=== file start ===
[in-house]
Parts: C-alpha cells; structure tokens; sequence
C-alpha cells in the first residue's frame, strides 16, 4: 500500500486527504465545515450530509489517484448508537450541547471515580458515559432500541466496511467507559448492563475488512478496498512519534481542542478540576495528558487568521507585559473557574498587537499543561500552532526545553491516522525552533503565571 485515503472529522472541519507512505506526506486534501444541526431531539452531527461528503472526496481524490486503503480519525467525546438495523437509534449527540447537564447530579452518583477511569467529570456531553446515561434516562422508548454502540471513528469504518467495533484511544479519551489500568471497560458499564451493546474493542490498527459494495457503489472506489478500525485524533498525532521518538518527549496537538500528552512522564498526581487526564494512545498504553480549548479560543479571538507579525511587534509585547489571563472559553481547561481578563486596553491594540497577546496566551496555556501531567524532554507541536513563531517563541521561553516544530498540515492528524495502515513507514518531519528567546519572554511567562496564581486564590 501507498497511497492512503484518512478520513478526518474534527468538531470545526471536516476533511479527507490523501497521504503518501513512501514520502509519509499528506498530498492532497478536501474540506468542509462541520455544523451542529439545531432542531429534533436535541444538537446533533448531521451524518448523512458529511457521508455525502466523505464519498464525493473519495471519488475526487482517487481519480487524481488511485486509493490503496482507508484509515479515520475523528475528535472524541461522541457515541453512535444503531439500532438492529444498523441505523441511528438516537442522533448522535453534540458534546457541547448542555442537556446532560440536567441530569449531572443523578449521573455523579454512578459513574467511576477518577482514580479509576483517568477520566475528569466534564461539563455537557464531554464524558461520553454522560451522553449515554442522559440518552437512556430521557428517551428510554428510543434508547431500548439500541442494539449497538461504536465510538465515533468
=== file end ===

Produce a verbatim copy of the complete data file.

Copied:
[in-house]
Parts: C-alpha cells; structure tokens; sequence
C-alpha cells in the first residue's frame, strides 16, 4: 500500500486527504465545515450530509489517484448508537450541547471515580458515559432500541466496511467507559448492563475488512478496498512519534481542542478540576495528558487568521507585559473557574498587537499543561500552532526545553491516522525552533503565571 485515503472529522472541519507512505506526506486534501444541526431531539452531527461528503472526496481524490486503503480519525467525546438495523437509534449527540447537564447530579452518583477511569467529570456531553446515561434516562422508548454502540471513528469504518467495533484511544479519551489500568471497560458499564451493546474493542490498527459494495457503489472506489478500525485524533498525532521518538518527549496537538500528552512522564498526581487526564494512545498504553480549548479560543479571538507579525511587534509585547489571563472559553481547561481578563486596553491594540497577546496566551496555556501531567524532554507541536513563531517563541521561553516544530498540515492528524495502515513507514518531519528567546519572554511567562496564581486564590 501507498497511497492512503484518512478520513478526518474534527468538531470545526471536516476533511479527507490523501497521504503518501513512501514520502509519509499528506498530498492532497478536501474540506468542509462541520455544523451542529439545531432542531429534533436535541444538537446533533448531521451524518448523512458529511457521508455525502466523505464519498464525493473519495471519488475526487482517487481519480487524481488511485486509493490503496482507508484509515479515520475523528475528535472524541461522541457515541453512535444503531439500532438492529444498523441505523441511528438516537442522533448522535453534540458534546457541547448542555442537556446532560440536567441530569449531572443523578449521573455523579454512578459513574467511576477518577482514580479509576483517568477520566475528569466534564461539563455537557464531554464524558461520553454522560451522553449515554442522559440518552437512556430521557428517551428510554428510543434508547431500548439500541442494539449497538461504536465510538465515533468